Refugees of the Revolution: Experiences of Palestinian Exile, by Diana Allan. Stanford, CA: Stanford University Press, 2014. vii + 228 pages. Notes to p. 268. References to p. 292. Index to p. 308. $85.00 cloth, $24.95 paper, $24.95 e-book.
REVIEWED BY MONIKA HALKORT
“The world is lost between the mouths of the people,” says one of Diana Allan’s protagonists toward the end of her study. This humble assessment of the Palestinian predicament runs as an invisible red thread throughout Refugees of the Revolution. The book provides a compelling testimony of the day-to-day struggles in Shatila, one of twelve Palestinian refugee camps in Lebanon. Allan’s carefully crafted ethnography avoids reducing the camp to the prevailing sense of hopelessness and despair that has been constitutive for the Palestinian experience and instead delivers a thought-provoking, self-critical reflection on the paradoxes and limits of camp research. Allan is well aware that she is an integral part of the rhetorical machine that all too easily silences or simply overwrites the voices of refugees in the attempt to show solidarity with the Palestinian struggle. Addressing the violence and dispossession underpinning political activism and research has been a major motivation for her book.
The empirical thrust of Allen’s study is built around first person accounts on the everyday challenges of survival in Shatila. Highlighting the material dimension of the national struggle rather than its historical and geopolitical relevance not only makes room for the refugees to articulate senses of self and belonging on their own terms; it also shows how the enduring nature of struggle has become a central reference point for refugee identities in and of itself. Allan’s ethnography takes the reader across a wide spectrum of local routines and practices, revealing intimate details of friend and family relations as well as intense, hard-felt struggles against the deeply divided leadership of the camp. Foregrounding the more immediate concerns of corruption, poverty, and marginalization over the wider question of the Palestinian political project and its future, she challenges convenient assumptions that root the refugees’ sense of home, identity, and belonging within the national doxa of resistance and longing for return. By dismantling the ideological facade of national attachment, she reveals how personal fears, doubts, and uncertainties have turned hope itself into a much-longed-for destination.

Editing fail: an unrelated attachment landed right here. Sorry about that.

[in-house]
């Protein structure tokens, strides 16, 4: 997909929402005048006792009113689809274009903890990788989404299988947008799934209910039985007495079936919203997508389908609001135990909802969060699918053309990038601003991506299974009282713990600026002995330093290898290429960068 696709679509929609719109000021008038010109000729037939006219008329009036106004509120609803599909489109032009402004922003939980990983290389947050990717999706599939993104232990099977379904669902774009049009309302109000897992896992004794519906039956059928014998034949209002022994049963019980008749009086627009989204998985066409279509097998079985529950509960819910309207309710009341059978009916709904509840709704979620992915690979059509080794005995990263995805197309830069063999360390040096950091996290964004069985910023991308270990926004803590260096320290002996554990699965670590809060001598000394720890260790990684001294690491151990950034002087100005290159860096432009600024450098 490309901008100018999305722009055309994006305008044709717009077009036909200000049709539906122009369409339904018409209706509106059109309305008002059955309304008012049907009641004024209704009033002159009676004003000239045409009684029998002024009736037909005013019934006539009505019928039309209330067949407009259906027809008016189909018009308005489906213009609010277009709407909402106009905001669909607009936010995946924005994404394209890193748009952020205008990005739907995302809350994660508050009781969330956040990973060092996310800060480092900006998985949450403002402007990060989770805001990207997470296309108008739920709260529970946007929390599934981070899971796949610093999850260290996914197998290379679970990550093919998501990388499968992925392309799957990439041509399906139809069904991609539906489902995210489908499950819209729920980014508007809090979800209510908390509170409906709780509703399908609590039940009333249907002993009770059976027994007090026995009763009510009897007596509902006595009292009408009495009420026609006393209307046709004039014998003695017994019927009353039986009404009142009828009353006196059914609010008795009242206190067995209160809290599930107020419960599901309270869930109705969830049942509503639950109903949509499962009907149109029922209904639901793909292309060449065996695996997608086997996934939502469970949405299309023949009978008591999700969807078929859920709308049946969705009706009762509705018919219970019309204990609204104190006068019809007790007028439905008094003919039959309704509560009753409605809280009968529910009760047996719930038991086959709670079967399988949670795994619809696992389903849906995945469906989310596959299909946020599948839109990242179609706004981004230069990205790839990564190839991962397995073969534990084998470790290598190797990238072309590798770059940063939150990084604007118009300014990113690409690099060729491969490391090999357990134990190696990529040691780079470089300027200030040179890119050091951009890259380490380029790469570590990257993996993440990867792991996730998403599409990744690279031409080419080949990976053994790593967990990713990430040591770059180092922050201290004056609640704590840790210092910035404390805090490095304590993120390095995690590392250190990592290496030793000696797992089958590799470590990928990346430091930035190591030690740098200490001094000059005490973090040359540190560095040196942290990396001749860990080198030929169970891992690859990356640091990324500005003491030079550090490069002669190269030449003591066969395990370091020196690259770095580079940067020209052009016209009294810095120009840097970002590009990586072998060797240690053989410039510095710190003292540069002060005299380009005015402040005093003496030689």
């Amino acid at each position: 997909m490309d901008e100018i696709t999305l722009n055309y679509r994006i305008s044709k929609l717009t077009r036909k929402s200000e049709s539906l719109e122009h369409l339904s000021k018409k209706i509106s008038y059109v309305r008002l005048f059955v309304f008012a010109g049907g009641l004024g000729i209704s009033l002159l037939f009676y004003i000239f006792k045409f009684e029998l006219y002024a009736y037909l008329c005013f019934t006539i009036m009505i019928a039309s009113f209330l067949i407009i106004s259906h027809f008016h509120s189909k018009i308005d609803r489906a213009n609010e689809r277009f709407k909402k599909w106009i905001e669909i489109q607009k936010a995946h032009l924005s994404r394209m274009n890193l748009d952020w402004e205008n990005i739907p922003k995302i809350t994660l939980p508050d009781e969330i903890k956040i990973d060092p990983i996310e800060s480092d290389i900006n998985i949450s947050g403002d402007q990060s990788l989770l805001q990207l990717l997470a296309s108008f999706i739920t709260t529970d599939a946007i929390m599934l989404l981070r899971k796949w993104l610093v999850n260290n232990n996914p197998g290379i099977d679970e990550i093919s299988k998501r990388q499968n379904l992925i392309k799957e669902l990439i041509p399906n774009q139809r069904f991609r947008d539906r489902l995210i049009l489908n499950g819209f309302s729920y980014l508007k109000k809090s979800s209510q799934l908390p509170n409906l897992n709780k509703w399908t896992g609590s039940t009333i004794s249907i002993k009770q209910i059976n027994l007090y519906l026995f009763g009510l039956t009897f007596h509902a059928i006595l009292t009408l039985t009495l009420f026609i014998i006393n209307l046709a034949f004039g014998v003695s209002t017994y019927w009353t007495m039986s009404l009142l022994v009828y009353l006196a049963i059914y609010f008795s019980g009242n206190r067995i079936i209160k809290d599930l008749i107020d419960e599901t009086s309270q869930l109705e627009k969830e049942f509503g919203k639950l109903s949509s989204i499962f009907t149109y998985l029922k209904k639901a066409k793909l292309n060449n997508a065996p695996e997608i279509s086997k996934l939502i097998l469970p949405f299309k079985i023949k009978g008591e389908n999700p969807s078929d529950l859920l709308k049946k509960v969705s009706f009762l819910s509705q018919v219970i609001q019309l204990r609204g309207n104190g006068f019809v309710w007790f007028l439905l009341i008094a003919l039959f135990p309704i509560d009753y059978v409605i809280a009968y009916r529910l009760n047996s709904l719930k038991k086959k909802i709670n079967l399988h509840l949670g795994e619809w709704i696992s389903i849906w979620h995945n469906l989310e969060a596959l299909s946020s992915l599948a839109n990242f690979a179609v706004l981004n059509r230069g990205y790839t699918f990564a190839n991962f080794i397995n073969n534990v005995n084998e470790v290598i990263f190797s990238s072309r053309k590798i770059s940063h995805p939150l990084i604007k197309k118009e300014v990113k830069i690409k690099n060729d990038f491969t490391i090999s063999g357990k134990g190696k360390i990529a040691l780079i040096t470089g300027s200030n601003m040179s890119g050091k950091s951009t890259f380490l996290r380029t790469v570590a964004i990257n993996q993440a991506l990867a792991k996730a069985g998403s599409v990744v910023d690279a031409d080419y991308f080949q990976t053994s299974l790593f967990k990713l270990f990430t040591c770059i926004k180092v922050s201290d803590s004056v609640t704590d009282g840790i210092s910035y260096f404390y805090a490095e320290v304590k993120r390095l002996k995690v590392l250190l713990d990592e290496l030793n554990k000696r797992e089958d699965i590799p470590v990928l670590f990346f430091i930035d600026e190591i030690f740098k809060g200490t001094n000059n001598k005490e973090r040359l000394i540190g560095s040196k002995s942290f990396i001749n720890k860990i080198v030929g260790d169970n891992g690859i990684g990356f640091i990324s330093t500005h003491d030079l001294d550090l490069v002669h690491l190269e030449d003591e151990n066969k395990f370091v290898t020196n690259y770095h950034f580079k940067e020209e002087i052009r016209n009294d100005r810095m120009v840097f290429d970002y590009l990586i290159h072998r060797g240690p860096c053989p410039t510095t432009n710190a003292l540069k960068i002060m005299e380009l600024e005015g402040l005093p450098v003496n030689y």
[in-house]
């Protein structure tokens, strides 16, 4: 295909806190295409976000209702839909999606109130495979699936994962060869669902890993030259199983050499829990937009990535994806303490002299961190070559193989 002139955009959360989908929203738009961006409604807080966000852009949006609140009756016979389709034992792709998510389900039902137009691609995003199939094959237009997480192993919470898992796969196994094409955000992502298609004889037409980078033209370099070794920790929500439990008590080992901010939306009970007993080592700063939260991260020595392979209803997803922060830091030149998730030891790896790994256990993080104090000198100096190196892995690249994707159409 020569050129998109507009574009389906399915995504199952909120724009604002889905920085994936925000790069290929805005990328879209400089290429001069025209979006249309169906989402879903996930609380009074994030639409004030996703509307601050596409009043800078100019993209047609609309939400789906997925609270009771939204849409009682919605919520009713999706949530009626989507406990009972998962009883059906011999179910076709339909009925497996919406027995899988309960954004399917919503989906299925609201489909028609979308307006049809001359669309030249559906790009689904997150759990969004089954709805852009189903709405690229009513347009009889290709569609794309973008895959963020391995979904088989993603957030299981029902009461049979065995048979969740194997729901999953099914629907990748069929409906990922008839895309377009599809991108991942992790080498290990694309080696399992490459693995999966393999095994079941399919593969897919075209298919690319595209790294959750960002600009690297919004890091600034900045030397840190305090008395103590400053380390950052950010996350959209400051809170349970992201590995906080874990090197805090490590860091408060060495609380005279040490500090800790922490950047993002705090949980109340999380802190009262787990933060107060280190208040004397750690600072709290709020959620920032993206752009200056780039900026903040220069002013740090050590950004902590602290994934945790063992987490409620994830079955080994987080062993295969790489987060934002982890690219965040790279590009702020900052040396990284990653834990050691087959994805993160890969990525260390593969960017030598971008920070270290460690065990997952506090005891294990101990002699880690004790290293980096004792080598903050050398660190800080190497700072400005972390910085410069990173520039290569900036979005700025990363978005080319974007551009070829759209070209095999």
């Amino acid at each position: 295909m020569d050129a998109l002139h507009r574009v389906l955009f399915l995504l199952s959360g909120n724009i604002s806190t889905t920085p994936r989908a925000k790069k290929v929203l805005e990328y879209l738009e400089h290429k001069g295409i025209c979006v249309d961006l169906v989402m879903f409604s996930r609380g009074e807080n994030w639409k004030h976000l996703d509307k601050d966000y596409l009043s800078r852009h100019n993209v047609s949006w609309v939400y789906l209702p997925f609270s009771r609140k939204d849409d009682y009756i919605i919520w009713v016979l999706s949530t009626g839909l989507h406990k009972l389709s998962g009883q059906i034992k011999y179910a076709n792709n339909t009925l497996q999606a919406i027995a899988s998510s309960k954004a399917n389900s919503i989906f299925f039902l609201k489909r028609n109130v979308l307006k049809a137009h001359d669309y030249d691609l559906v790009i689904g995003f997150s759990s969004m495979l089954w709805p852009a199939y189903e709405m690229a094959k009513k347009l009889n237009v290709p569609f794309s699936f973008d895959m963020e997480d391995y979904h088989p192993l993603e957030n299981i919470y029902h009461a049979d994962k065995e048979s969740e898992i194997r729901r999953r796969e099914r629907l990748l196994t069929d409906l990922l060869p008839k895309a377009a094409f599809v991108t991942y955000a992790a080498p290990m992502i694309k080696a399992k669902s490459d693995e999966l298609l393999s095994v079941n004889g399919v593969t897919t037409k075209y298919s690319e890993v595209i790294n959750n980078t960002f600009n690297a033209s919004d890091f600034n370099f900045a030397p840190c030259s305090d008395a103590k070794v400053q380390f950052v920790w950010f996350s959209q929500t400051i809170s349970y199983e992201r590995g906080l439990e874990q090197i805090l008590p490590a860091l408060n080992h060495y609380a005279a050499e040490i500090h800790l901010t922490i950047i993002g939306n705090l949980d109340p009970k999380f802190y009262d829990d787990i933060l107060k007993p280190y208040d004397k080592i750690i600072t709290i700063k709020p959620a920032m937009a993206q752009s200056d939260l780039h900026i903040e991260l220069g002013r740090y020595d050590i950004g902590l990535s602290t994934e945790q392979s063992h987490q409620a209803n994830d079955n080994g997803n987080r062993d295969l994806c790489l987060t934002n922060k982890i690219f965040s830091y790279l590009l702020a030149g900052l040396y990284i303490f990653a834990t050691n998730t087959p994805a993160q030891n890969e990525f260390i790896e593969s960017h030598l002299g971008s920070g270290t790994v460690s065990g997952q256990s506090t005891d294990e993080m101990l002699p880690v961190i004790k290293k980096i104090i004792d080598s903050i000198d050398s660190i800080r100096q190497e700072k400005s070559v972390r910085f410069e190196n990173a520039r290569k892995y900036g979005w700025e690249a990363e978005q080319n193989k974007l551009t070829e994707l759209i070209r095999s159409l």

Unlike other anthropological accounts that insist on linking the micropolitics of Shatila to the wider political struggle,* Allan unpacks the complex assemblage of local attachments, which are grounded in the infrastructures of day-to-day interactions and exchanges that invest the camp with a life and intrinsic value far beyond the national cause. In so doing, she illustrates how social relations and solidarities are maintained by a people with nowhere to go and no alternative beyond the broken promise of return.
Chapter 1 traces the gradual shift in the culture of memory in the refugee imagination to show how, following the forced departure of the Palestine Liberation Organization from Lebanon in 1982, the growing presence of international nongovernmental organizations both intensified and eroded the symbolic resonance of the Nakba among refugees. Shatila residents redirected commemoration events of the national trauma toward international audiences, turning these events into a strategic asset to secure funding rather than a signifier of the national cause. Yet this strategic shift in their relation to the past locked the refugees into “an economy of victimhood” (p. 65) that demanded to uphold the idea of “return” as the ultimate vector to justice at the expense of more immediate pressures such as political disenfranchisement and social exclusion in Lebanon.